Thursday, 23 March 2023

Barking Up the Right Tree with Leigh Russell

Part of the excitement of writing fiction is the seemingly never ending stream of challenges this poses for the writer. What is driving my killer to murder the victims? How will the killer manage to evade capture until the end of the book? And how is my detective finally going to track them down? To achieve a balance between unpredictability and plausibility is just one of the many challenges a crime writer faces. Questions like these have kept me happily occupied through the twenty books I have so far written for my detective, Geraldine Steel. 

The 19th title in my Geraldine Steel series, Final Term, was published in January 2023 and the 20th, Without Trace, is out in August, and the series seems set to continue for a while yet. When I wrote the first book in the series, Cut Short, I had no idea that it would even find a publisher, let alone be the first in a long running series. Yet here we are, and I’m still wondering about my killer’s motivation, and their escape from the crime scene, and how my detective manages to apprehend them. After twenty books, the challenges remain as demanding and enjoyable as ever.

Challenging and rewarding though writing is, sometimes we all like to branch out and try our hand at something different. As a reader, I like to mix my material up, following a gritty crime thriller with a cosy novel, and constantly dipping in and out of different genres. Over the past few weeks, for example, I’ve gone from Lee Child’s Jack Reacher to Alexander McCall Smith’s Mma Ramotswe - both crime but very different - along with with Margaret Atwood’s The Blind Assassin and Daphne du Maurier’s The Scapegoat, with Antony Horowitz’s Forever and A Day thrown into the mix.

The same applies to my writing, where I occasionally take a break from writing about Detective Inspector Geraldine Steel’s murder investigations to focus on something else. Having written a historical novel set in sixteenth century Venice, a dystopian novel written during lockdown, and a trilogy set in different locations overseas, I’ve crossed several ‘genre boundaries’. But throughout my busy and varied writing career, I’ve never considered myself ‘cosy’ - at least not in my writing. 

So it was with no expectations of finding a publisher that I wrote a cosy crime story last year. If I’m honest, while writing it, I didn’t even realise my story fell into the cosy crime genre. As with all of my books, I simply had a story in mind and followed it through to its conclusion, without considering its genre. Inspired by my daughter’s rescue puppy, Barking Up the Right Tree is my first cosy crime novel. As it turns out, it won’t be my last. Having read the manuscript, my publisher offered me a three book deal which, needless to say, I accepted with alacrity! And so my idea for Poppy’s Mystery Tales has been transformed into actual books. The series features an adorable little Jack Tzu - a cross between a Jack Russell and a Shih Tzu. Poppy, the star of the stories, was inspired by a real Jack Tzu I fell in love with as soon as my daughter introduced me to her.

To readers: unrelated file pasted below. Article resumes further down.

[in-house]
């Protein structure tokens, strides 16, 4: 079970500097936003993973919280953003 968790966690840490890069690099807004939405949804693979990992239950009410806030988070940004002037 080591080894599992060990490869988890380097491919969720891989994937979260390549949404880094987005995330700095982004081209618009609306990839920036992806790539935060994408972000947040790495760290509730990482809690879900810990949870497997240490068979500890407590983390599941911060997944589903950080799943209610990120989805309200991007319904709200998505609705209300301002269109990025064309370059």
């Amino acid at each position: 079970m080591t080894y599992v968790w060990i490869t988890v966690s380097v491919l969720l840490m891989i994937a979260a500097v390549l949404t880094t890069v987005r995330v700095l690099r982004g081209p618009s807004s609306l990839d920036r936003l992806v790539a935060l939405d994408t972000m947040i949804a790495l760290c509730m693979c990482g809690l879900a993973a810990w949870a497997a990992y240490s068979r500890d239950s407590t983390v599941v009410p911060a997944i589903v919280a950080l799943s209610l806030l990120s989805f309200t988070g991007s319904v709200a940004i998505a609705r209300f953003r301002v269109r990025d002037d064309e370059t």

Many authors write more than one series - Martin Edwards, Ely Griffiths, L.C. Tyler, are just a few who spring to mind, and they are legion. Some publish different series under different names, but there was never any suggestion of my writing Poppy’s Mystery Tales under another name. I suspect my publisher is hoping to pick up a few sales for The Poppy Mystery Tales on the strength of my name. As for me, it’s complicated enough for me to live with one pseudonym. I’m not sure I could cope with having a third name! I still remember how surreal it seemed, the first time I signed a contract online. ‘That isn’t my signature,’ I thought. ‘It isn’t my handwriting. And it’s not even my name.’ Yet the contract was a document as binding as any other legal document. Something virtual had become real. This strikes me as entirely fitting, because in some ways the imaginary worlds inhabited by my fictional characters feel as real as the world where I live.

Geraldine Steel’s investigations look set to tax my ingenuity for a good few years yet, while Poppy’s Mystery Tales are already setting me different challenges… and I can honestly say I love writing both series! 

Barking Up the Right Tree by Leigh Russell (Oldcastle Books/ No Exit Ptress) Out Now

After losing her job and her boyfriend, Emily is devastated. As she is puzzling over what to do with the rest of her life, she is surprised to learn that her great aunt has died, leaving Emily her cottage in the picturesque Wiltshire village of Ashton Mead. But there is one condition to her inheritance: she finds herself the unwilling owner of a pet. Not knowing what to expect, Emily sets off for the village, hoping to make a new life for herself. In Ashton Mead, she soon makes friends with Hannah who runs the Sunshine Tea Shoppe and meets other residents of the village where she decides to settle. All is going well... until Emily's ex-boyfriend turns up and against the advice of her new friends, she takes him back. When Emily decides to investigate the mysterious disappearance of a neighbour, she unwittingly puts her own life in danger..

More information about Leigh Russell and her work can be found on her website. You can also find her on Facebook and on Twitter @LeighRussell 

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